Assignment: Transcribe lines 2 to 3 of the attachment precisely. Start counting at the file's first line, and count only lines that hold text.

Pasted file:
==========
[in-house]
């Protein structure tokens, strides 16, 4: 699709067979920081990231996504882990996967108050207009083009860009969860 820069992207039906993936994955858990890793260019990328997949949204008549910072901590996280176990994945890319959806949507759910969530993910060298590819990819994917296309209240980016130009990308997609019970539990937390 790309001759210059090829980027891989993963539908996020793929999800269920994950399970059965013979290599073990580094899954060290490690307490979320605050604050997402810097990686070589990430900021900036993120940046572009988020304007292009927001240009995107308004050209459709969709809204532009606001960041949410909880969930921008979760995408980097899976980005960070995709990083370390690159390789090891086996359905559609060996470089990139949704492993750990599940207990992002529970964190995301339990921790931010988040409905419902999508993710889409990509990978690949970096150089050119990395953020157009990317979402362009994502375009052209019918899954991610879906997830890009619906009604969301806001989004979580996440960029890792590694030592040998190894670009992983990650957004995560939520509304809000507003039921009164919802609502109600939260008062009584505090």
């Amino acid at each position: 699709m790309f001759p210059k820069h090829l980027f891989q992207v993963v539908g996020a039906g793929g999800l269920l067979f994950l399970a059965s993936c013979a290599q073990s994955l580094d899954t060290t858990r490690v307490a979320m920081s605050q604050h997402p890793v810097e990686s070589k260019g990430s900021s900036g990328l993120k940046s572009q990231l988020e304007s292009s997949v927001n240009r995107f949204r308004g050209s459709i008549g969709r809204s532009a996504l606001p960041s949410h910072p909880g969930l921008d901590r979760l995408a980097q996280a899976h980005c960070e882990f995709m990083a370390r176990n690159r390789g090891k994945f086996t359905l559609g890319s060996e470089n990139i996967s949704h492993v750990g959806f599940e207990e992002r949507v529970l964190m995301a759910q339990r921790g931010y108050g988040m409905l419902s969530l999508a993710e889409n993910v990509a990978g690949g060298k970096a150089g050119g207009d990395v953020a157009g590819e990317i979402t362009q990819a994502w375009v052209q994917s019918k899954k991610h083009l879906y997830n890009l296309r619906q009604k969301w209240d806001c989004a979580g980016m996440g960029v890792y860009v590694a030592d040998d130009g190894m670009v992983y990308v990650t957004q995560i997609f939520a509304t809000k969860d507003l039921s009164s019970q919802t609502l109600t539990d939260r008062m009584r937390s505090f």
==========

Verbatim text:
């Protein structure tokens, strides 16, 4: 699709067979920081990231996504882990996967108050207009083009860009969860 820069992207039906993936994955858990890793260019990328997949949204008549910072901590996280176990994945890319959806949507759910969530993910060298590819990819994917296309209240980016130009990308997609019970539990937390 790309001759210059090829980027891989993963539908996020793929999800269920994950399970059965013979290599073990580094899954060290490690307490979320605050604050997402810097990686070589990430900021900036993120940046572009988020304007292009927001240009995107308004050209459709969709809204532009606001960041949410909880969930921008979760995408980097899976980005960070995709990083370390690159390789090891086996359905559609060996470089990139949704492993750990599940207990992002529970964190995301339990921790931010988040409905419902999508993710889409990509990978690949970096150089050119990395953020157009990317979402362009994502375009052209019918899954991610879906997830890009619906009604969301806001989004979580996440960029890792590694030592040998190894670009992983990650957004995560939520509304809000507003039921009164919802609502109600939260008062009584505090």
């Amino acid at each position: 699709m790309f001759p210059k820069h090829l980027f891989q992207v993963v539908g996020a039906g793929g999800l269920l067979f994950l399970a059965s993936c013979a290599q073990s994955l580094d899954t060290t858990r490690v307490a979320m920081s605050q604050h997402p890793v810097e990686s070589k260019g990430s900021s900036g990328l993120k940046s572009q990231l988020e304007s292009s997949v927001n240009r995107f949204r308004g050209s459709i008549g969709r809204s532009a996504l606001p960041s949410h910072p909880g969930l921008d901590r979760l995408a980097q996280a899976h980005c960070e882990f995709m990083a370390r176990n690159r390789g090891k994945f086996t359905l559609g890319s060996e470089n990139i996967s949704h492993v750990g959806f599940e207990e992002r949507v529970l964190m995301a759910q339990r921790g931010y108050g988040m409905l419902s969530l999508a993710e889409n993910v990509a990978g690949g060298k970096a150089g050119g207009d990395v953020a157009g590819e990317i979402t362009q990819a994502w375009v052209q994917s019918k899954k991610h083009l879906y997830n890009l296309r619906q009604k969301w209240d806001c989004a979580g980016m996440g960029v890792y860009v590694a030592d040998d130009g190894m670009v992983y990308v990650t957004q995560i997609f939520a509304t809000k969860d507003l039921s009164s019970q919802t609502l109600t539990d939260r008062m009584r937390s505090f």